Industry heavyweights join carbon-reduction initiative


Tuesday, 28 July, 2020


Industry heavyweights join carbon-reduction initiative

Australian industry heavyweights are working together to explore pathways to emissions reduction, establishing the Australian Industry Energy Transitions Initiative (ETI).

The initiative brings together key industry stakeholders from hard-to-abate sectors to explore solutions that can help them reduce their emissions across their supply chains and increase long-term competitiveness through transitioning to clean energy solutions.

Independent not-for-profit ClimateWorks, along with co-convenors Climate-KIC and research partners CSIRO and the Rocky Mountain Institute, have undertaken preliminary research and will work with industry participants to develop a practical program to fill research gaps, identify challenges and develop projects for implementation.

The Australian Industry ETI will focus on five supply chains that include iron and steel, aluminium and bauxite, liquefied natural gas, other metals (such as lithium, copper and nickel) and chemicals including plastics, fertilisers and explosives. These sectors together represent more than a quarter of Australia’s annual greenhouse gas emissions and approximately $160 billion in exports annually.

Participating industrial companies in the two-year initiative include BHP, Woodside, BlueScope Steel, BP Australia, Orica, APA Group and Australian Gas Infrastructure Group (AGIG). Together, these participants account for 13.6% of Australian industrial emissions. They are joined by National Australia Bank, Schneider Electric, Wesfarmers Chemicals, Energy & Fertilisers and Australian Super, with more expected to join in the coming months.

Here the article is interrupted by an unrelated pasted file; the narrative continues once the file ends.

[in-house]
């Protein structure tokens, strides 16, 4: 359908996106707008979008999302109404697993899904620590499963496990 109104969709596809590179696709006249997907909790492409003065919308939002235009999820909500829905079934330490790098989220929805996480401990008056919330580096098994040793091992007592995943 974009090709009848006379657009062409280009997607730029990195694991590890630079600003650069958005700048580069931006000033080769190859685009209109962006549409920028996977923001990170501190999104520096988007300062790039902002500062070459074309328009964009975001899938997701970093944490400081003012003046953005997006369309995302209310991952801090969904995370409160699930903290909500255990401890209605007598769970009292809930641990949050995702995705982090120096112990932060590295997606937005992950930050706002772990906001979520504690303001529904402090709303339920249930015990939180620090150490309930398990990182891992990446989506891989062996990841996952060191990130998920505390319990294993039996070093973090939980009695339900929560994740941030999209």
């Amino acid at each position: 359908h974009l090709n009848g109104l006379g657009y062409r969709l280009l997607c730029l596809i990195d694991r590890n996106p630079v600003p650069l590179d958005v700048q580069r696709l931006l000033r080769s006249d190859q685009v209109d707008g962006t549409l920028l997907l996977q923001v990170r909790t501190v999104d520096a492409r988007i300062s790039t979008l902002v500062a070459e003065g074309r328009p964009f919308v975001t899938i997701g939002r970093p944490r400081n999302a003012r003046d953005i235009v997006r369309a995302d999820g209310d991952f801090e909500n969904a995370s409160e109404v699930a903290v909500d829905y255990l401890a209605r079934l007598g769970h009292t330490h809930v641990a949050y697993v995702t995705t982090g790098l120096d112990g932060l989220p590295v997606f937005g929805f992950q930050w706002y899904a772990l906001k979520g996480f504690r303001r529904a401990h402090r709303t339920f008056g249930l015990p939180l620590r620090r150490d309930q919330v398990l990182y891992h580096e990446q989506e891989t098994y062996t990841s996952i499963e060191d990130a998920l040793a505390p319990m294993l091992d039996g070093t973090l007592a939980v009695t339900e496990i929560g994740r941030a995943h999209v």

The Australian Renewable Energy Agency (ARENA) is providing $300,000 in funding to assist ClimateWorks Australia in the establishment of the initiative, which is also supported by the Australian Industry Group, the Australian Industry Greenhouse Network, philanthropic donations and company contributions.

Aims of the Australian Industry ETI

The initiative aims to set Australian industry up for a successful transition to a decarbonised global economy by harnessing industry knowledge to accelerate emissions reductions across whole supply chains — in sectors where abatement has traditionally faced structural challenges.

ARENA CEO Darren Miller welcomed the initiative’s role in uniting some of Australia’s big players in industry as they seek to work towards a common goal to reduce emissions.

“Accelerating the uptake of renewable energy in the industrial sector is a critical part of helping Australia reduce our emissions. Providing industry with information and insights on energy options such as renewables and alternative fuels will also help industry meet their market needs as global demand for low-carbon products grows,” he said.

“This initiative has some ‘heavy hitters’ at the table and we’re expecting the collaboration will allow for the exchange of ideas and knowledge that will benefit across sectors and supply chains.

“Importantly, we also believe the ETI fits well with the goals of the Australian Government’s Technology Investment Roadmap, which will provide a strategic approach to future investments in low-emissions technologies,” Miller said.

Australian Industry ETI Chair Simon McKeon AO said collaboration, experimentation and shared knowledge would all sit at the heart of the initiative’s work.

“We know that we can find solutions more quickly, and start implementing them, if we’re encouraging collaborative learning and knowledge sharing, especially when it comes to new technology,” McKeon said.

“This initiative provides a platform to generate knowledge and test action through on-the-ground projects that support industry to realise the opportunities of a decarbonising global economy.”

Decarbonising supply chains

As global efforts to reduce emissions to net zero by 2050 continue and become more urgent, there is an increasing awareness that companies must understand their broader supply chains and help shape the decarbonisation approach across them.